Hotter-Drought Fingerprint – Can Earth’s Forests Survive Global Warming?

Taken in 1993, this photo shows the mortality of historic Atlas Cedar forests in Morocco. Credit: Csaba Mátyás, Emeritus Professor, University of Sopron, Hungary

A global team of scientists determines the ‘footprint’ of how much heat the drought is too much for the forests.

The authors conclude that limiting the Earth’s warming will determine the survivability of many of Earth’s forests.

How hot is too hot, and how dry is too dry, for Earth’s forests? A new study from an international team of researchers has found the answers – by examining decades of dying trees.

Just published in the journal Nature Communication, the study compiles the world’s first database of precisely georeferenced forest mortality events, at 675 locations dating back to 1970. The study, which encompasses all forested continents, then compares this information to existing climate data to determine conditions climatic conditions of heat and drought that caused these documented episodes of tree mortality.

“In this study, we let the Earth’s forests do the talking,” said William Hammond, a University of Florida plant ecophysiologist who led the study. “We collected data from previous studies documenting where and when trees died, then analyzed the climate during the mortality events, compared to long-term conditions.”

After performing the climate analysis on the observed forest mortality data, Hammond noted, a pattern emerged.

“What we found was that globally there was this consistently hotter and drier pattern – what we call a ‘hotter drought footprint’ – which can show us how it has to be unusually hot or dry for the forests to be at risk of death,” said Hammond, an assistant professor in the UF/IFAS Department of Agronomy.

The fingerprint, he says, shows that forest mortality events occurred consistently as the typically hottest and driest months of the year became even hotter and drier.

“Our warmer drought footprint revealed that global forest mortality is linked to intensified climate extremes,” Hammond said. “Using climate model data, we estimated the frequency of these previously deadly climatic conditions under additional warming, relative to pre-industrial climate – 22% more frequent at plus 2 degrees.” Celsius (plus 3.6 degrees Fahrenheit), 140% more frequently at plus 4 degrees Celsius (plus 7.2 degrees Fahrenheit). »

These higher temperatures would more than double the frequency with which forests around the world experience tree-killing droughts, he adds.

“Plants do a phenomenal job of capturing and sequestering carbon,” Hammond said. “But the death of plants not only prevents them from fulfilling this essential role of carbon sequestration, but the plants also begin to release carbon as they decompose.”

Hammond says that relying, in part, on trees and other plants to capture and sequester carbon, as some proposed climate solutions suggest, makes it essential to understand how hot is “too hot” and how dry is “too dry”. “Otherwise, mortality events, like those included in our database, could wipe out predicted carbon gains.”

One of the study’s co-authors, Cuauhtémoc Sáenz-Romero of the Michoacana University of San Nicolás de Hidalgo in Mexico, gave an example of how recent climate patterns have affected a Mexican temperate forest.

“In recent years, the hot dry season from March to May is even drier than usual, but also hotter than ever,” he said. “This combination puts a lot of stress on the trees before the arrival of the next rainy season from June to October. For example, in 2021, more than 8,000 mature trees were killed by bark beetles in the Monarch Butterfly Biosphere Reserve in central Mexico. The effect of the La Niña Current from the Pacific Ocean resulted in drier and warmer conditions; a deadly combination that has favored pest outbreaks.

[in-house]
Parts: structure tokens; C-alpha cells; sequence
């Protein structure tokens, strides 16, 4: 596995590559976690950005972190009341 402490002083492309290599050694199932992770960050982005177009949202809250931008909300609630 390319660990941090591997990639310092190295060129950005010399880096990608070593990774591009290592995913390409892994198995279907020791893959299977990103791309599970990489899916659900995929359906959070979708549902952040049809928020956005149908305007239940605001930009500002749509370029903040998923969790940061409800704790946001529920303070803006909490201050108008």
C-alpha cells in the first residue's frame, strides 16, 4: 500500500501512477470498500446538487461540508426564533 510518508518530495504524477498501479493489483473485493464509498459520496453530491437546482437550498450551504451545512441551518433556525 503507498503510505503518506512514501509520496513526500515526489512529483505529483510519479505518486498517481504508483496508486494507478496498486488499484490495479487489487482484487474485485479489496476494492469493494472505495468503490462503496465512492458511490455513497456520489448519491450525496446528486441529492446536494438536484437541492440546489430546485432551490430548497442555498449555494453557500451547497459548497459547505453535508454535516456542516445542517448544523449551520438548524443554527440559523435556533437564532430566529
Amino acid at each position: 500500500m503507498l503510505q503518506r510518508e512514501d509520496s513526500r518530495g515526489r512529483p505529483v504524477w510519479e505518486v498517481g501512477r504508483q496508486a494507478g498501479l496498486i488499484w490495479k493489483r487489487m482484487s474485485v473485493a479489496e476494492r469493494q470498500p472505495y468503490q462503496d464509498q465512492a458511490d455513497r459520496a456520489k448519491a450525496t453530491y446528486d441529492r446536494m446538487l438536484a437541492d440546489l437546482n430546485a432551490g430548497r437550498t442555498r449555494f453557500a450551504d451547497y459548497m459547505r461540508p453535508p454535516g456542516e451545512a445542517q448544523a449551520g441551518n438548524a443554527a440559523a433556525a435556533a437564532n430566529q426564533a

Hammond has also developed an interactive application on the website of the International Tree Mortality Network to host the database online and allow others to submit additional observations of forest mortality to the database.

The organization, founded and coordinated by co-author Henrik Hartmann of the Max Planck Institute in Germany, among others, is a collaborative effort between scientists from all forest continents and aims to coordinate international research efforts on forest dieback events. Hammond is the leader of the network’s data management group.



Using maps or aerial images, scientists assign them real coordinates.

“verified in the field”

Information confirmed or validated by direct observation and measurement. In the case of machine learning, it involves verifying the results to precision.

“We hope this paper will create some urgency around the need to understand the role of warming on forest mortality,” Hammond said. “Furthermore, we hope that our open-access database will enable additional studies, including other climate footprints at local and regional scales. Today’s climate modeling and remote sensing research communities need sets of field-verified data to validate their predictions of important processes like forest mortality. One of the really important parts of this study was bringing all of this data together for the first time, so that we could ask a question like this- here on a planetary scale.

Reference: “Global field observations of tree mortality reveal warmer drought footprint for Earth’s forests” April 5, 2022, Nature Communication.
DOI: 10.1038/s41467-022-29289-2

In addition to Hammond, Sáenz-Romero, and Hartmann, it is also co-authored by A. Park Williams, University of California, Los Angeles; John Abatzoglou, University of California, Merced; Henry D. Adams, Washington State University; Tamir Klein, Weizmann Institute of Science; Rosana López, Universidad Politécnica de Madrid, Spain; David D. Breshears, University of Arizona; and Craig D. Allen, University of New Mexico.

Teresa H. Sadler